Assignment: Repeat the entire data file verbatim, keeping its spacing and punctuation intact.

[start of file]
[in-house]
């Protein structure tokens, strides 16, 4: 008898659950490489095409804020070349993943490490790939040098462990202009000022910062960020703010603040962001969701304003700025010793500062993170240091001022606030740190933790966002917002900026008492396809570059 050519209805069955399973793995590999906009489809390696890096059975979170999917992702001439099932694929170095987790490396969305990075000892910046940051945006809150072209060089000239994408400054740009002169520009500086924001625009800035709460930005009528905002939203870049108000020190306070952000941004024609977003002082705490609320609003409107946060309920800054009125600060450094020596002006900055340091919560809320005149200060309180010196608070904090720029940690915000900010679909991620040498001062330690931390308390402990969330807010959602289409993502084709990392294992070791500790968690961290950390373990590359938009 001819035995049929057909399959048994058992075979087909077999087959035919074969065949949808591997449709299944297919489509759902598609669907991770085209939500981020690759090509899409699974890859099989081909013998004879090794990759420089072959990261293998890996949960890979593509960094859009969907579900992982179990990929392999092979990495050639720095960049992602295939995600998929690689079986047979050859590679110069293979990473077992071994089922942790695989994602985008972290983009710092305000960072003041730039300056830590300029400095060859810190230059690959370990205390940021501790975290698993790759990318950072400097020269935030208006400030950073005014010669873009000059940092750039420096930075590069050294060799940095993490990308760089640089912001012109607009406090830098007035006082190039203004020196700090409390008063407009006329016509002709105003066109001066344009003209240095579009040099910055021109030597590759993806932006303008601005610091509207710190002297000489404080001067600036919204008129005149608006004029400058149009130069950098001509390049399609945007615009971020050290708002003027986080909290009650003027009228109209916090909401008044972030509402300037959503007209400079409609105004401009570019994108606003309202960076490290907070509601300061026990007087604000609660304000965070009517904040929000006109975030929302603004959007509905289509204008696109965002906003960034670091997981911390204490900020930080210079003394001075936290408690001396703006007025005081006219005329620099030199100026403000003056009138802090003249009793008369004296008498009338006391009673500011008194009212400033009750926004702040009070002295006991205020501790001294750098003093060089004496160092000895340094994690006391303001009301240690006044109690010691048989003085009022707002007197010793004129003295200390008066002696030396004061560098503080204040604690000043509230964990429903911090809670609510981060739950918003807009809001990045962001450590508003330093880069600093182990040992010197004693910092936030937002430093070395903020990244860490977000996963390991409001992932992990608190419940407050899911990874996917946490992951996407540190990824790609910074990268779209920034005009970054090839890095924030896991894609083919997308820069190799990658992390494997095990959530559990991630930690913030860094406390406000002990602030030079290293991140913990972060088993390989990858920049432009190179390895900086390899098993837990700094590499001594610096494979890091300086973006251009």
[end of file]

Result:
[in-house]
């Protein structure tokens, strides 16, 4: 008898659950490489095409804020070349993943490490790939040098462990202009000022910062960020703010603040962001969701304003700025010793500062993170240091001022606030740190933790966002917002900026008492396809570059 050519209805069955399973793995590999906009489809390696890096059975979170999917992702001439099932694929170095987790490396969305990075000892910046940051945006809150072209060089000239994408400054740009002169520009500086924001625009800035709460930005009528905002939203870049108000020190306070952000941004024609977003002082705490609320609003409107946060309920800054009125600060450094020596002006900055340091919560809320005149200060309180010196608070904090720029940690915000900010679909991620040498001062330690931390308390402990969330807010959602289409993502084709990392294992070791500790968690961290950390373990590359938009 001819035995049929057909399959048994058992075979087909077999087959035919074969065949949808591997449709299944297919489509759902598609669907991770085209939500981020690759090509899409699974890859099989081909013998004879090794990759420089072959990261293998890996949960890979593509960094859009969907579900992982179990990929392999092979990495050639720095960049992602295939995600998929690689079986047979050859590679110069293979990473077992071994089922942790695989994602985008972290983009710092305000960072003041730039300056830590300029400095060859810190230059690959370990205390940021501790975290698993790759990318950072400097020269935030208006400030950073005014010669873009000059940092750039420096930075590069050294060799940095993490990308760089640089912001012109607009406090830098007035006082190039203004020196700090409390008063407009006329016509002709105003066109001066344009003209240095579009040099910055021109030597590759993806932006303008601005610091509207710190002297000489404080001067600036919204008129005149608006004029400058149009130069950098001509390049399609945007615009971020050290708002003027986080909290009650003027009228109209916090909401008044972030509402300037959503007209400079409609105004401009570019994108606003309202960076490290907070509601300061026990007087604000609660304000965070009517904040929000006109975030929302603004959007509905289509204008696109965002906003960034670091997981911390204490900020930080210079003394001075936290408690001396703006007025005081006219005329620099030199100026403000003056009138802090003249009793008369004296008498009338006391009673500011008194009212400033009750926004702040009070002295006991205020501790001294750098003093060089004496160092000895340094994690006391303001009301240690006044109690010691048989003085009022707002007197010793004129003295200390008066002696030396004061560098503080204040604690000043509230964990429903911090809670609510981060739950918003807009809001990045962001450590508003330093880069600093182990040992010197004693910092936030937002430093070395903020990244860490977000996963390991409001992932992990608190419940407050899911990874996917946490992951996407540190990824790609910074990268779209920034005009970054090839890095924030896991894609083919997308820069190799990658992390494997095990959530559990991630930690913030860094406390406000002990602030030079290293991140913990972060088993390989990858920049432009190179390895900086390899098993837990700094590499001594610096494979890091300086973006251009």